The 2 other major areas in terms of novel therapeutics are stromal disruption therapies. This is highlighted by PEGPH20 [pegvorhyaluronidase alfa], which is in late-stage development in pancreas cancer in a biomarker-selected population of patients with elevated levels of hyaluronidase. The phase III trial is underway so we will hopefully have data in the next 1 to 2 years.
Going back to the genomic story, the subset of patients with DNA-repair deficiencies that drugs, such as platinum agents and other DNA-damaging agents such as PARP inhibitors, may have a role. That concept is being developed now in pancreas cancer. There is a registrational study beyond the frontline setting looking at olaparib [Lynparza] in patients with germline-mutated pancreas cancer who have been treated with platinum-based therapy.
The next part of the equation is understanding where the limits of DNA-repair inhibition are in pancreas cancer. Do genes beyond BRCA matter? Should we be looking for those and see what the impact of these types of therapies in those subpopulations are? It is a very interesting time in pancreas cancer. A lot is happening but there is more work to do and we remain hopeful. We do not know how to fully apply this information but hopefully we will soon. It is going to be beyond single mutations. We will have the benefit of looking at multiple patients with different patterns and having annotated clinical outcomes that might say if a therapy is best applied to this person.
These multigene panels are relatively inexpensive compared with the applied therapy that one might use. In that sense, maybe it is justifiable, but we still have a lot to learn in this space in pancreas cancer. These therapies may be of high impact for that given individual. The number of individuals that are going to be impacted is relatively few, but it might make a big difference if you look at the larger population. Being able to refine treatments for a given person with pancreas cancer is an exciting concept because we have not had any good tools to do that yet. We are not there yet but there are hints that, for small groups of patients, there are realistic and useful ways of beginning to select treatments. The best and the most robust example that we have of that concept right now is deleterious germline or somatic BRCA mutations. A lot is happening in the immunotherapy field. We will see new data in 2018 looking at combinations of checkpoint inhibitors. We have had some data on single-agent checkpoint inhibitors, but the next wave will be combining immunotherapy with chemotherapy.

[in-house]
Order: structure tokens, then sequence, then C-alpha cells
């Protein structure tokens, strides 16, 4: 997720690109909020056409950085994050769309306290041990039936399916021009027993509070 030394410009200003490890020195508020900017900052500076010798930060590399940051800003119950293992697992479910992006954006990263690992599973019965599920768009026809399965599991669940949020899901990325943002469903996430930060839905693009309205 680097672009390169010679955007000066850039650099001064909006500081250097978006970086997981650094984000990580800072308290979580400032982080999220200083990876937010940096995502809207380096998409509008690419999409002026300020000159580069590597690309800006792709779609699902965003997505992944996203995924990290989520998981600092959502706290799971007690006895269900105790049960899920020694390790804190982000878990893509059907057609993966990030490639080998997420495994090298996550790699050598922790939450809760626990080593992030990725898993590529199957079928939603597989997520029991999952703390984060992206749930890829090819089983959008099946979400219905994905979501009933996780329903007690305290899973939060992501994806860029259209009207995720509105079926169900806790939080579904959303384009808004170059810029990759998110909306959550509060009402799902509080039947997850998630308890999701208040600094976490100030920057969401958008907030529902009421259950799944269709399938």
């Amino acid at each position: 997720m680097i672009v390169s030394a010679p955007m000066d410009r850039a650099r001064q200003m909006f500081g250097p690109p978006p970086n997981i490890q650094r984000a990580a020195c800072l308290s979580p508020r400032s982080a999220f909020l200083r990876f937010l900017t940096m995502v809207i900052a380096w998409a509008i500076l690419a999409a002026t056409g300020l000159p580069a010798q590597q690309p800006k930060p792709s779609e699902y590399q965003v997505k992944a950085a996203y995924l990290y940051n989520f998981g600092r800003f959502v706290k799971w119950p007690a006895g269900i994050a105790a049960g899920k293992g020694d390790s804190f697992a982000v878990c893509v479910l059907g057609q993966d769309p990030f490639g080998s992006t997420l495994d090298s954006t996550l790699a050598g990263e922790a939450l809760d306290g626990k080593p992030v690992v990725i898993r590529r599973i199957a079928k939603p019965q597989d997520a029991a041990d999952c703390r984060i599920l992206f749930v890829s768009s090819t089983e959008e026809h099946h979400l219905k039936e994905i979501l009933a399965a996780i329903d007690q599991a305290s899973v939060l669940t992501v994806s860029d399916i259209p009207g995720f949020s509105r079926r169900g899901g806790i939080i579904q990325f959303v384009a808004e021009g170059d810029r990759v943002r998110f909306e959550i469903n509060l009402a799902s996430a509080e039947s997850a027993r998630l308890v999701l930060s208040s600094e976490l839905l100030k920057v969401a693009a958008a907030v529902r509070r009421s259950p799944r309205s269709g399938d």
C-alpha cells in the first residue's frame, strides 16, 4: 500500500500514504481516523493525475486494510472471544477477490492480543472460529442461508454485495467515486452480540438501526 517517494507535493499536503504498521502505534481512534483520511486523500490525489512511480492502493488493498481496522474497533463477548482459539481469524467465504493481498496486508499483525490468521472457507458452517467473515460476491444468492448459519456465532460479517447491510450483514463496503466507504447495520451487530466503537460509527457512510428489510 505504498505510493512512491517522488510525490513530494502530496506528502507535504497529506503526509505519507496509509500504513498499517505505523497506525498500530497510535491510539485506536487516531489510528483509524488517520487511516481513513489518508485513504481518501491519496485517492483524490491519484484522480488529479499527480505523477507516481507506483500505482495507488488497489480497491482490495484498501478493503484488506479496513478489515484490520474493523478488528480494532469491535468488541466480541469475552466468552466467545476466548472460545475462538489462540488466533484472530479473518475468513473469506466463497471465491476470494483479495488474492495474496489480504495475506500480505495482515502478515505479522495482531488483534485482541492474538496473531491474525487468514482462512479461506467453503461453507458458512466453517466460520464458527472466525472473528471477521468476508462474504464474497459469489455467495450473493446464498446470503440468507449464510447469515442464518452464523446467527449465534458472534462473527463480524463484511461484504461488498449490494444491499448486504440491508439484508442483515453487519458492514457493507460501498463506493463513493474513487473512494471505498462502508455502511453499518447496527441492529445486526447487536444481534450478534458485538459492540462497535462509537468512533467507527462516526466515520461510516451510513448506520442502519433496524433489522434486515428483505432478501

There are 2 big studies. One has started and the other will start soon. The one that is underway is looking at gemcitabine and nab-paclitaxel and adding a CD40 agonist with the potential to add nivolumab (Opdivo). This study has 2 different complimentary immune approaches on top of chemotherapy. In pancreas cancer, this makes sense because we need to get the disease under control. If we can get it under control with cytotoxic therapy, it may give these immunotherapies the opportunity to do their job.
A second study will be looking at gemcitabine and nab-paclitaxel and 1 or 2 checkpoint inhibitors in a randomized phase III study that will start in 2018. We have limited data but there is promise and potential. That is the strongest area right now where there may be signal with immunotherapies aside from the small subset of patients who have microsatellite instability-high tumors, which is about 1% of the population.
Wainberg ZA, Hochster HS, George B, et al. Phase I study of nivolumab (nivo) + nab-paclitaxel (nab-P) ± gemcitabine (gem) in solid tumors: interim results from the pancreatic cancer (PC) cohorts. J Clin Oncol. 2017;35(suppl 4S, abstr 412). doi: 10.1200/JCO.2017.35.4_suppl.412.